DUBOIS, Pa. — Alec Baker has had a lifelong interest and passion for the outdoors and its inhabitants, especially black bears. This passion set the Clarion native on a path to enroll in the wildlife technology degree program at Penn State DuBois, and eventually led him to earn the Erickson Discovery Grant from Penn State's Office of Undergraduate Education.
The grant has provided $3,500 in funding for an independent undergraduate research project Baker is conducting this summer. His focus is on the impact black bears have on agriculture in Pennsylvania, and to discover solutions that will help to minimize crop damage caused by the animals.
"It's just a species I was fascinated with as a child," Baker said, recalling his motivation to pursue research on bears. "Pennsylvania has one of the best and largest populations of black bears in North America, and that's just interesting."
The size of that population, however, can come with some inconvenient consequences for some, including Pennsylvania's farmers. Baker is especially interested in studying the impact bears have on the state's corn crop, including how extensive the damage is that they inflict, as well as what times of year the largest impact is made.
His hope is that answering these questions will help farmers and game managers to better prevent crop damage, and to fill in some holes in crop protection information regarding bears, whose impact on corn crops have not been studied as extensively as other species.
"I would like to find some of the missing pieces we don't know about bear-related crop damage. We know a lot about crop damage caused by deer, but not much about bear," Baker said. "This will benefit farmers as well as the general public, so we can better understand how bears influence agriculture, and implement better management tactics using the results."
Baker will conduct his research primarily using Clarion County as his study area. He has obtained nuisance bear reports for crop damage from the area, dating back to the year 2000. He will chart trends in the data through these years, mapping sites using GIS software, and monitor sites for continued activity using cameras. Solutions for prevention of further damage could include the trapping and relocation of nuisance bears by the Pennsylvania Game Commission.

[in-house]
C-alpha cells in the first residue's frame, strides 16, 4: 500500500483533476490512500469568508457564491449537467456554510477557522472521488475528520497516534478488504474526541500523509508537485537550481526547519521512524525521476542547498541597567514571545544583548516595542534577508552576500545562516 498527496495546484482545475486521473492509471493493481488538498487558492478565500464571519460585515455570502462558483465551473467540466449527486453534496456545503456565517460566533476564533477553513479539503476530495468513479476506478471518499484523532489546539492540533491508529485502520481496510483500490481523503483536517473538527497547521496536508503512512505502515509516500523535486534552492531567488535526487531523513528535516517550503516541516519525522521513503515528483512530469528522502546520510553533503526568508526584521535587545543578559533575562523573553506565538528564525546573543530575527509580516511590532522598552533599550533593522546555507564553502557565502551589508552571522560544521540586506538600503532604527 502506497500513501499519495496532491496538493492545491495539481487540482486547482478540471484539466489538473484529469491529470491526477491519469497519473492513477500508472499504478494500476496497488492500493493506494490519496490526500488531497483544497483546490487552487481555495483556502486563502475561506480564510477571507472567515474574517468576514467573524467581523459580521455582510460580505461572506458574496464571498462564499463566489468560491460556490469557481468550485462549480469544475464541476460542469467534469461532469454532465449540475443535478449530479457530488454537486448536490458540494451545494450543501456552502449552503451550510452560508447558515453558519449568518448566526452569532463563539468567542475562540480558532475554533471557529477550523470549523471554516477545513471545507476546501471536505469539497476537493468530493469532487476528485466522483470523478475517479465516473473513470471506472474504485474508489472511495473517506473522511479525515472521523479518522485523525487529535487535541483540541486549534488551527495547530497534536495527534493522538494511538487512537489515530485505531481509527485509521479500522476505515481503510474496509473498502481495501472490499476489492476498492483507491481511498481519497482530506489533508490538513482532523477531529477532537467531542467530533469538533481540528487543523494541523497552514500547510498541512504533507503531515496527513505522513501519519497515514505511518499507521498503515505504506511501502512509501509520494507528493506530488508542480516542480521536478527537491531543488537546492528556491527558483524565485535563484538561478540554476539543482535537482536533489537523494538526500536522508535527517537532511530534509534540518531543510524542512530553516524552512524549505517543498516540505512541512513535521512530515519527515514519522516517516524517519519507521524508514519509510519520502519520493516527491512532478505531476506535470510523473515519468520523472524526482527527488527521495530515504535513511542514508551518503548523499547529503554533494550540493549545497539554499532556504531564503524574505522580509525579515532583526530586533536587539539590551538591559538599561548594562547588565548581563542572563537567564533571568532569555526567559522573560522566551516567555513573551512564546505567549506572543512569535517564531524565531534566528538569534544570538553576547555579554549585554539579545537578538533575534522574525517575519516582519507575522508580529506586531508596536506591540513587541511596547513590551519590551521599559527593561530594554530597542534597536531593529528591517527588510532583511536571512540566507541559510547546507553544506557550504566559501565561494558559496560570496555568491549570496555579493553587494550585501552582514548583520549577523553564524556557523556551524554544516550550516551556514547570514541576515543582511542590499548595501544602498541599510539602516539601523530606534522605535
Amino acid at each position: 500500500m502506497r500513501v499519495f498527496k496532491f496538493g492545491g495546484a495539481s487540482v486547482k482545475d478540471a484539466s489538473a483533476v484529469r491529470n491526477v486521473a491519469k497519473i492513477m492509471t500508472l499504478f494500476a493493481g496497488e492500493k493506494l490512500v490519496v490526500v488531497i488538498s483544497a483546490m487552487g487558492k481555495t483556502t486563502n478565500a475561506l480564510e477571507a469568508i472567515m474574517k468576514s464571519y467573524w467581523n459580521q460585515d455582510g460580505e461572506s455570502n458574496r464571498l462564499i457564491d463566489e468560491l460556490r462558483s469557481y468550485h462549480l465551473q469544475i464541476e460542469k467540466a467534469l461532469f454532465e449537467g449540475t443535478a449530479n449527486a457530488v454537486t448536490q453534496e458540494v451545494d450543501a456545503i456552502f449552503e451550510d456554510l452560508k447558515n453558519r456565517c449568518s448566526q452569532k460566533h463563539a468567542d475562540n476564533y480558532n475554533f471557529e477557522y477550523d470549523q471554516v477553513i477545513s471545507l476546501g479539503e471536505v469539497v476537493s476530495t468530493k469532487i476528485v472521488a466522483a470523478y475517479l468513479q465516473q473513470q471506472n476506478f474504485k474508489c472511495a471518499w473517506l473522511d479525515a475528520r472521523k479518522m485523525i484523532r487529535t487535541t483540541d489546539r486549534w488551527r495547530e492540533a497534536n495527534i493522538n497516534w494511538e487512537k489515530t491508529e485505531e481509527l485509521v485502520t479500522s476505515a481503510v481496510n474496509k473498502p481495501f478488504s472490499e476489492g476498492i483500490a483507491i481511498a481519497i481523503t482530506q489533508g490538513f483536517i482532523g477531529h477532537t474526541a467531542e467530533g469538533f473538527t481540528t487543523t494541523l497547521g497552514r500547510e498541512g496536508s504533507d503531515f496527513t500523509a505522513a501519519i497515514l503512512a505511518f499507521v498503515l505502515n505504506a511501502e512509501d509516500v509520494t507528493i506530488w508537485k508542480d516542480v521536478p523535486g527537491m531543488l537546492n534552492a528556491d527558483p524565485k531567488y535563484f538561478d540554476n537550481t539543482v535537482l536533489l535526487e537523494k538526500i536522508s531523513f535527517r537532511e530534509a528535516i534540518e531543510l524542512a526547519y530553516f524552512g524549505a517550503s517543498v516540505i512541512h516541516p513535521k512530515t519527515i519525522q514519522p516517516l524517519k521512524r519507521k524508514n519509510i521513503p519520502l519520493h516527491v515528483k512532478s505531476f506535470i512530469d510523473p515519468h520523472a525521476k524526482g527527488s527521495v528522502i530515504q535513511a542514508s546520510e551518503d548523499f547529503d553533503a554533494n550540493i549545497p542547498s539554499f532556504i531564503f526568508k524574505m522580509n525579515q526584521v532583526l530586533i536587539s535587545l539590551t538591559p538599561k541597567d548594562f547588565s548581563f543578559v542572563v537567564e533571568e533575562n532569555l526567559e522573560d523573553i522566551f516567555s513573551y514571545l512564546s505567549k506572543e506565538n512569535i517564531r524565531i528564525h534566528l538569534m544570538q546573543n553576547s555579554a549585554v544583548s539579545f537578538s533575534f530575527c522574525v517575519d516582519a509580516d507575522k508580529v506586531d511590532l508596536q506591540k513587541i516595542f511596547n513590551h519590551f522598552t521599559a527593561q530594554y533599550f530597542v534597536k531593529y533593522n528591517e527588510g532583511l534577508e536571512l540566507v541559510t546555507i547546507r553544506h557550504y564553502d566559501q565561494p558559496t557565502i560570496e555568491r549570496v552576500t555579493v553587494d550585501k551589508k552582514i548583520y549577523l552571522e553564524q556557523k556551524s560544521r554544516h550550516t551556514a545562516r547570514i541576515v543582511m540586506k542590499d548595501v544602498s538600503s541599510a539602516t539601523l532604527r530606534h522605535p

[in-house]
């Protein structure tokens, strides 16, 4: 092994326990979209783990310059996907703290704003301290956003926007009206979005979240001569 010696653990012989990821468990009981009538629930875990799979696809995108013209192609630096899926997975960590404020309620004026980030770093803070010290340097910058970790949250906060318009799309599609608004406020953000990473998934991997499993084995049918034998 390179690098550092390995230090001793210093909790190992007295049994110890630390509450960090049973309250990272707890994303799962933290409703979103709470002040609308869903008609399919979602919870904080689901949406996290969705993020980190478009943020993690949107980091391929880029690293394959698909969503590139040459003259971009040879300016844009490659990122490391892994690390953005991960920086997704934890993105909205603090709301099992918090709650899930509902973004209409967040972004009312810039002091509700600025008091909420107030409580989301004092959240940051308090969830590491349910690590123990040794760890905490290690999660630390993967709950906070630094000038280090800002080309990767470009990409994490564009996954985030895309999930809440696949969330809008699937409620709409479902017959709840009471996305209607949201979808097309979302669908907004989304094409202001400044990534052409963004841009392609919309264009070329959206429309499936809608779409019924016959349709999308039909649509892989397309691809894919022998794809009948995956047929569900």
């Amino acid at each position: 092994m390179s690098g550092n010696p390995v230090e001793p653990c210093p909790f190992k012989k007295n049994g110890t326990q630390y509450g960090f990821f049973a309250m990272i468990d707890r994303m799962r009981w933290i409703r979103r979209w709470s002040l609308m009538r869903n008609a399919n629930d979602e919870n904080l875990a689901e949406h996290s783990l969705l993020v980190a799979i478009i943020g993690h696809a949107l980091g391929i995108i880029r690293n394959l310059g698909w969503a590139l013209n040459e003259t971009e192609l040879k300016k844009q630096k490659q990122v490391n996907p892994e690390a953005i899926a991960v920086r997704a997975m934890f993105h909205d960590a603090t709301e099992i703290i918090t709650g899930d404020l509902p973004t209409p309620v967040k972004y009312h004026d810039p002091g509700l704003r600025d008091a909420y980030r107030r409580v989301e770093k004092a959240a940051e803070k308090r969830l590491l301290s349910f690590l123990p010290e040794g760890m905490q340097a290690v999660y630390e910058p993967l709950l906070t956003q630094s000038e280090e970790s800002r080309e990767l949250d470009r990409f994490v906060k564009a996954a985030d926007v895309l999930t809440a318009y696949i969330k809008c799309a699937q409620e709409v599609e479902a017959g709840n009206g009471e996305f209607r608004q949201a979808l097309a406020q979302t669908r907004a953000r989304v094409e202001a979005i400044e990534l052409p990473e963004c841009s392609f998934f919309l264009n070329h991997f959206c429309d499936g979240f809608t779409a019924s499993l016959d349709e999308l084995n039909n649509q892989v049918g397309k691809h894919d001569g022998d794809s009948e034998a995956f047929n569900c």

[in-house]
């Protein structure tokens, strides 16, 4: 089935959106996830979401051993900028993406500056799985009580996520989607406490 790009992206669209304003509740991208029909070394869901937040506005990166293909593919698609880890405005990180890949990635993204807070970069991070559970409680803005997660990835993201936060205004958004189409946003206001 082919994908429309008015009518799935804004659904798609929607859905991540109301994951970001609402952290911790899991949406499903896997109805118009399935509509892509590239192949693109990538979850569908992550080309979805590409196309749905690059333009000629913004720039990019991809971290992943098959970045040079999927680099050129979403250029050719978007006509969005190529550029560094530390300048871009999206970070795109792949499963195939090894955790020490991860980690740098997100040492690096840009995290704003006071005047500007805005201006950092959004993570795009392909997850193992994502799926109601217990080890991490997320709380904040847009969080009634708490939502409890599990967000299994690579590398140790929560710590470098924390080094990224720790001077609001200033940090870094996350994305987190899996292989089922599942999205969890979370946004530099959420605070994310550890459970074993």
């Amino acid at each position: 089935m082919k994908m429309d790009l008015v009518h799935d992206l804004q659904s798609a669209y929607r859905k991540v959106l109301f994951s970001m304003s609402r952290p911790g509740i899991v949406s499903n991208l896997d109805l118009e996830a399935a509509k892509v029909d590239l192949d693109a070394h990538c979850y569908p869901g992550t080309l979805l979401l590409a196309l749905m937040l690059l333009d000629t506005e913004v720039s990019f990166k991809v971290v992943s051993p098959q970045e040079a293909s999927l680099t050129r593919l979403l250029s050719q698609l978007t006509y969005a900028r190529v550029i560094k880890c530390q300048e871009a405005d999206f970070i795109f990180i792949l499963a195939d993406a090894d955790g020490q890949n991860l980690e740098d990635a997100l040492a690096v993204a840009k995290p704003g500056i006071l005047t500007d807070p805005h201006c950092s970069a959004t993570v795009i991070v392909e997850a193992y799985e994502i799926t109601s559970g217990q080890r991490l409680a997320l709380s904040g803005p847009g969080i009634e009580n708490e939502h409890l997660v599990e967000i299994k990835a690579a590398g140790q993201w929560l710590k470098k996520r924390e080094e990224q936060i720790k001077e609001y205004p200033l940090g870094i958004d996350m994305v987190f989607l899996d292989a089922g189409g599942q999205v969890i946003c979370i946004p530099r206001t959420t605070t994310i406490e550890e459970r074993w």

Baker is among 83 students from all Penn State locations who received the Erickson Discovery Grant this year, out of 219 who applied. The students will use the funds to immerse themselves in original research, scholarship and creative work under the direct supervision of a faculty member. The experience provides active, hands-on learning for students, helping them to prepare for careers in their chosen fields.
Baker, for instance, just completed his sophomore year in the wildlife technology associate degree program, and will go on to earn a bachelor's degree in wildlife and fishery science. Graduates of these programs often find successful careers in wildlife management, environmental conservation and reclamation, and more. As an undergraduate student, Baker is performing work during this project that is often undertaken by professionals already working in these fields. To be funded through a research grant, Baker said, makes the honor to have this opportunity even greater. He recalled getting word he'd received funding, saying, "It was just mind-blowing. I feel very accomplished."
Senior Instructor in Wildlife Technology Keely Roen is serving as Baker's faculty adviser on the project. She said earning this grant was a great achievement, and speaks to the importance of the research, as well as Baker's diligence during the application process.
"I didn't doubt Alec was a great candidate and that his work was grant worthy, but knowing how competitive the grant process is, it's really exciting to see that this deserves such merit," Roen said.
Baker has volunteered with the Pennsylvania Game Commission since 2013 to trap and study black bears. He is also working this summer as a whitetail deer biologist aid with the Game Commission, trapping and relocating bears in areas where they may pose a threat to deer populations. He will monitor sites for his current research project through October.